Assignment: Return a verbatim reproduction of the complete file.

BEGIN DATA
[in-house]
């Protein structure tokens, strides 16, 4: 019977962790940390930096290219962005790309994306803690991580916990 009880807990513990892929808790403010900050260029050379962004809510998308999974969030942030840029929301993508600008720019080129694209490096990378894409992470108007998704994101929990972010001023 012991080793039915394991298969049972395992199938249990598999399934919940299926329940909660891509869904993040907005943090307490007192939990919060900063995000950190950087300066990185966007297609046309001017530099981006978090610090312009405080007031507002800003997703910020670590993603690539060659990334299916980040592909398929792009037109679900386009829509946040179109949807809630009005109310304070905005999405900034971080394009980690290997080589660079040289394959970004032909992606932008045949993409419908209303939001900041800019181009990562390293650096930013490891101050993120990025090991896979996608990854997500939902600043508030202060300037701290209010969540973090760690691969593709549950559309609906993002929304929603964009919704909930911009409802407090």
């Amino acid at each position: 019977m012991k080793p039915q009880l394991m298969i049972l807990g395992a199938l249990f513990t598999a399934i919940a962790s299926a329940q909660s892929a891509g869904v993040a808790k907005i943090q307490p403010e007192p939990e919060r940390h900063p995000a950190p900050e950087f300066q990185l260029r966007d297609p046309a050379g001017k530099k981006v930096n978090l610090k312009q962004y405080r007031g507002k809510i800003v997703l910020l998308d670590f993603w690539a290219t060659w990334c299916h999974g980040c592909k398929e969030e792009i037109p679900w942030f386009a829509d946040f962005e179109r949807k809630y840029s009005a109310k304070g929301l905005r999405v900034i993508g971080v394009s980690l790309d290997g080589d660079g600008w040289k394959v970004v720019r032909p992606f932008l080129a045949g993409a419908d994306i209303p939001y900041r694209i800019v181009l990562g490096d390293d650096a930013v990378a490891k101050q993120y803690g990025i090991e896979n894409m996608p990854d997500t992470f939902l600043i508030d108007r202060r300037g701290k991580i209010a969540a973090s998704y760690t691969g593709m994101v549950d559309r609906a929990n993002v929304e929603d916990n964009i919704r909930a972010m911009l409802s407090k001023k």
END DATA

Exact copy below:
[in-house]
């Protein structure tokens, strides 16, 4: 019977962790940390930096290219962005790309994306803690991580916990 009880807990513990892929808790403010900050260029050379962004809510998308999974969030942030840029929301993508600008720019080129694209490096990378894409992470108007998704994101929990972010001023 012991080793039915394991298969049972395992199938249990598999399934919940299926329940909660891509869904993040907005943090307490007192939990919060900063995000950190950087300066990185966007297609046309001017530099981006978090610090312009405080007031507002800003997703910020670590993603690539060659990334299916980040592909398929792009037109679900386009829509946040179109949807809630009005109310304070905005999405900034971080394009980690290997080589660079040289394959970004032909992606932008045949993409419908209303939001900041800019181009990562390293650096930013490891101050993120990025090991896979996608990854997500939902600043508030202060300037701290209010969540973090760690691969593709549950559309609906993002929304929603964009919704909930911009409802407090």
């Amino acid at each position: 019977m012991k080793p039915q009880l394991m298969i049972l807990g395992a199938l249990f513990t598999a399934i919940a962790s299926a329940q909660s892929a891509g869904v993040a808790k907005i943090q307490p403010e007192p939990e919060r940390h900063p995000a950190p900050e950087f300066q990185l260029r966007d297609p046309a050379g001017k530099k981006v930096n978090l610090k312009q962004y405080r007031g507002k809510i800003v997703l910020l998308d670590f993603w690539a290219t060659w990334c299916h999974g980040c592909k398929e969030e792009i037109p679900w942030f386009a829509d946040f962005e179109r949807k809630y840029s009005a109310k304070g929301l905005r999405v900034i993508g971080v394009s980690l790309d290997g080589d660079g600008w040289k394959v970004v720019r032909p992606f932008l080129a045949g993409a419908d994306i209303p939001y900041r694209i800019v181009l990562g490096d390293d650096a930013v990378a490891k101050q993120y803690g990025i090991e896979n894409m996608p990854d997500t992470f939902l600043i508030d108007r202060r300037g701290k991580i209010a969540a973090s998704y760690t691969g593709m994101v549950d559309r609906a929990n993002v929304e929603d916990n964009i919704r909930a972010m911009l409802s407090k001023k």